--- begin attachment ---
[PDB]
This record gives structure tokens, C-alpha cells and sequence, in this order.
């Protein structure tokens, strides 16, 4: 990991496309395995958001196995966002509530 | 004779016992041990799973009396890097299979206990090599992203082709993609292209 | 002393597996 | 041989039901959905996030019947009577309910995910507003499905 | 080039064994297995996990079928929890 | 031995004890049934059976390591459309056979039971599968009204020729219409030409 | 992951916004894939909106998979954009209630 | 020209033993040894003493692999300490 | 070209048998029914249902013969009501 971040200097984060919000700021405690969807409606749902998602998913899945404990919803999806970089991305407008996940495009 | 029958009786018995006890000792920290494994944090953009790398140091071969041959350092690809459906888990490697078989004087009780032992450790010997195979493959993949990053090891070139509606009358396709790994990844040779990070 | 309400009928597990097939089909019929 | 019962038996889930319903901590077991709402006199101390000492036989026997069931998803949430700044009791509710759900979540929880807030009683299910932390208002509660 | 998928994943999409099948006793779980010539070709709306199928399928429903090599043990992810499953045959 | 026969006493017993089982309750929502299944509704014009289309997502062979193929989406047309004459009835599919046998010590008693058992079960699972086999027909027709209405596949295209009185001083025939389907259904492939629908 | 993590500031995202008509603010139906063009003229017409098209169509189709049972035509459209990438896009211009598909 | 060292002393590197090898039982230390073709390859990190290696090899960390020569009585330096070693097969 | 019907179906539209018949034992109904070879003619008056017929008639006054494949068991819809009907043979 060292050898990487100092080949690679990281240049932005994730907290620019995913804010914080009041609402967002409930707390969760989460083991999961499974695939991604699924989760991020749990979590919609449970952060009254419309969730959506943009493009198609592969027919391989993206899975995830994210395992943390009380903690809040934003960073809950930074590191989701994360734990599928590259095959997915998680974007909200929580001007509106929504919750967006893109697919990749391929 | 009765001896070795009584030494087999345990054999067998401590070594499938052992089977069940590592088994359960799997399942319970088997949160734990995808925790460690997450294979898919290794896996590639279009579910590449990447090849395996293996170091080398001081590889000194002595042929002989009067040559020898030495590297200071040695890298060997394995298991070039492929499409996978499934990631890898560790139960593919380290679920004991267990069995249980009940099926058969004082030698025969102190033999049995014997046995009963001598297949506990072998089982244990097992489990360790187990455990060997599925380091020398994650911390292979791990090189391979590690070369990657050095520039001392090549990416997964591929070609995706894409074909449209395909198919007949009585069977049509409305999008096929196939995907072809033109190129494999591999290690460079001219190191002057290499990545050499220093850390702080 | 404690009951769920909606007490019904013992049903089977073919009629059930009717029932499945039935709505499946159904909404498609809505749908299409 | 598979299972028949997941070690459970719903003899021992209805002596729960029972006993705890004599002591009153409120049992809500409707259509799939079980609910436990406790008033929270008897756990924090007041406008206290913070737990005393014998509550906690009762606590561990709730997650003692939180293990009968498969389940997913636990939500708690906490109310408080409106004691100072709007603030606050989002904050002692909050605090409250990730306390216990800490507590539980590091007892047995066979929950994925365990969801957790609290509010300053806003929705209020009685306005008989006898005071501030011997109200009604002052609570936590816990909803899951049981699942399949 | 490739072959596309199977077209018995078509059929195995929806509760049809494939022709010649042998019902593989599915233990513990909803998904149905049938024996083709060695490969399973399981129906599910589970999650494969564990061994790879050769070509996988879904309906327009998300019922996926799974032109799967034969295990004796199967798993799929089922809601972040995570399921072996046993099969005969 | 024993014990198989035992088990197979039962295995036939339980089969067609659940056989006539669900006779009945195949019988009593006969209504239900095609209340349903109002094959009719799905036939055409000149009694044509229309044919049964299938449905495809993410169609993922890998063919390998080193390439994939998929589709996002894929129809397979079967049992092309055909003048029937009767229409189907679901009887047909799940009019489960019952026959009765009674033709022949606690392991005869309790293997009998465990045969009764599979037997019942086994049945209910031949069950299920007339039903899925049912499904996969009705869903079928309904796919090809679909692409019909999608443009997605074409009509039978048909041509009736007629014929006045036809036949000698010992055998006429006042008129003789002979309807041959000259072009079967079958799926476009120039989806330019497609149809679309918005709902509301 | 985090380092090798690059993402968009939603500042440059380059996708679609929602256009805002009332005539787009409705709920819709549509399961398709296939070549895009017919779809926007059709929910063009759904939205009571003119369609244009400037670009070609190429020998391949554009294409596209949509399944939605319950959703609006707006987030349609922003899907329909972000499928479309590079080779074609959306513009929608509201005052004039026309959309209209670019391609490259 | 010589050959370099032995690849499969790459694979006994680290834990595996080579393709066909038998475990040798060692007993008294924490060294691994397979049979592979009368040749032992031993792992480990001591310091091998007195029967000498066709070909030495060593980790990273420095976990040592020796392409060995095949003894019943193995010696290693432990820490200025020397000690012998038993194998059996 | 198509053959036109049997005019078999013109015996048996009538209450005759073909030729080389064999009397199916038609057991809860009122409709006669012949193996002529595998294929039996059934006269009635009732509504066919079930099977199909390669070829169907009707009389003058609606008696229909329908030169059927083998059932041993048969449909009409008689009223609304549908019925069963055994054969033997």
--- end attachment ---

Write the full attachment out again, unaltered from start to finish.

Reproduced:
[PDB]
This record gives structure tokens, C-alpha cells and sequence, in this order.
């Protein structure tokens, strides 16, 4: 990991496309395995958001196995966002509530 | 004779016992041990799973009396890097299979206990090599992203082709993609292209 | 002393597996 | 041989039901959905996030019947009577309910995910507003499905 | 080039064994297995996990079928929890 | 031995004890049934059976390591459309056979039971599968009204020729219409030409 | 992951916004894939909106998979954009209630 | 020209033993040894003493692999300490 | 070209048998029914249902013969009501 971040200097984060919000700021405690969807409606749902998602998913899945404990919803999806970089991305407008996940495009 | 029958009786018995006890000792920290494994944090953009790398140091071969041959350092690809459906888990490697078989004087009780032992450790010997195979493959993949990053090891070139509606009358396709790994990844040779990070 | 309400009928597990097939089909019929 | 019962038996889930319903901590077991709402006199101390000492036989026997069931998803949430700044009791509710759900979540929880807030009683299910932390208002509660 | 998928994943999409099948006793779980010539070709709306199928399928429903090599043990992810499953045959 | 026969006493017993089982309750929502299944509704014009289309997502062979193929989406047309004459009835599919046998010590008693058992079960699972086999027909027709209405596949295209009185001083025939389907259904492939629908 | 993590500031995202008509603010139906063009003229017409098209169509189709049972035509459209990438896009211009598909 | 060292002393590197090898039982230390073709390859990190290696090899960390020569009585330096070693097969 | 019907179906539209018949034992109904070879003619008056017929008639006054494949068991819809009907043979 060292050898990487100092080949690679990281240049932005994730907290620019995913804010914080009041609402967002409930707390969760989460083991999961499974695939991604699924989760991020749990979590919609449970952060009254419309969730959506943009493009198609592969027919391989993206899975995830994210395992943390009380903690809040934003960073809950930074590191989701994360734990599928590259095959997915998680974007909200929580001007509106929504919750967006893109697919990749391929 | 009765001896070795009584030494087999345990054999067998401590070594499938052992089977069940590592088994359960799997399942319970088997949160734990995808925790460690997450294979898919290794896996590639279009579910590449990447090849395996293996170091080398001081590889000194002595042929002989009067040559020898030495590297200071040695890298060997394995298991070039492929499409996978499934990631890898560790139960593919380290679920004991267990069995249980009940099926058969004082030698025969102190033999049995014997046995009963001598297949506990072998089982244990097992489990360790187990455990060997599925380091020398994650911390292979791990090189391979590690070369990657050095520039001392090549990416997964591929070609995706894409074909449209395909198919007949009585069977049509409305999008096929196939995907072809033109190129494999591999290690460079001219190191002057290499990545050499220093850390702080 | 404690009951769920909606007490019904013992049903089977073919009629059930009717029932499945039935709505499946159904909404498609809505749908299409 | 598979299972028949997941070690459970719903003899021992209805002596729960029972006993705890004599002591009153409120049992809500409707259509799939079980609910436990406790008033929270008897756990924090007041406008206290913070737990005393014998509550906690009762606590561990709730997650003692939180293990009968498969389940997913636990939500708690906490109310408080409106004691100072709007603030606050989002904050002692909050605090409250990730306390216990800490507590539980590091007892047995066979929950994925365990969801957790609290509010300053806003929705209020009685306005008989006898005071501030011997109200009604002052609570936590816990909803899951049981699942399949 | 490739072959596309199977077209018995078509059929195995929806509760049809494939022709010649042998019902593989599915233990513990909803998904149905049938024996083709060695490969399973399981129906599910589970999650494969564990061994790879050769070509996988879904309906327009998300019922996926799974032109799967034969295990004796199967798993799929089922809601972040995570399921072996046993099969005969 | 024993014990198989035992088990197979039962295995036939339980089969067609659940056989006539669900006779009945195949019988009593006969209504239900095609209340349903109002094959009719799905036939055409000149009694044509229309044919049964299938449905495809993410169609993922890998063919390998080193390439994939998929589709996002894929129809397979079967049992092309055909003048029937009767229409189907679901009887047909799940009019489960019952026959009765009674033709022949606690392991005869309790293997009998465990045969009764599979037997019942086994049945209910031949069950299920007339039903899925049912499904996969009705869903079928309904796919090809679909692409019909999608443009997605074409009509039978048909041509009736007629014929006045036809036949000698010992055998006429006042008129003789002979309807041959000259072009079967079958799926476009120039989806330019497609149809679309918005709902509301 | 985090380092090798690059993402968009939603500042440059380059996708679609929602256009805002009332005539787009409705709920819709549509399961398709296939070549895009017919779809926007059709929910063009759904939205009571003119369609244009400037670009070609190429020998391949554009294409596209949509399944939605319950959703609006707006987030349609922003899907329909972000499928479309590079080779074609959306513009929608509201005052004039026309959309209209670019391609490259 | 010589050959370099032995690849499969790459694979006994680290834990595996080579393709066909038998475990040798060692007993008294924490060294691994397979049979592979009368040749032992031993792992480990001591310091091998007195029967000498066709070909030495060593980790990273420095976990040592020796392409060995095949003894019943193995010696290693432990820490200025020397000690012998038993194998059996 | 198509053959036109049997005019078999013109015996048996009538209450005759073909030729080389064999009397199916038609057991809860009122409709006669012949193996002529595998294929039996059934006269009635009732509504066919079930099977199909390669070829169907009707009389003058609606008696229909329908030169059927083998059932041993048969449909009409008689009223609304549908019925069963055994054969033997």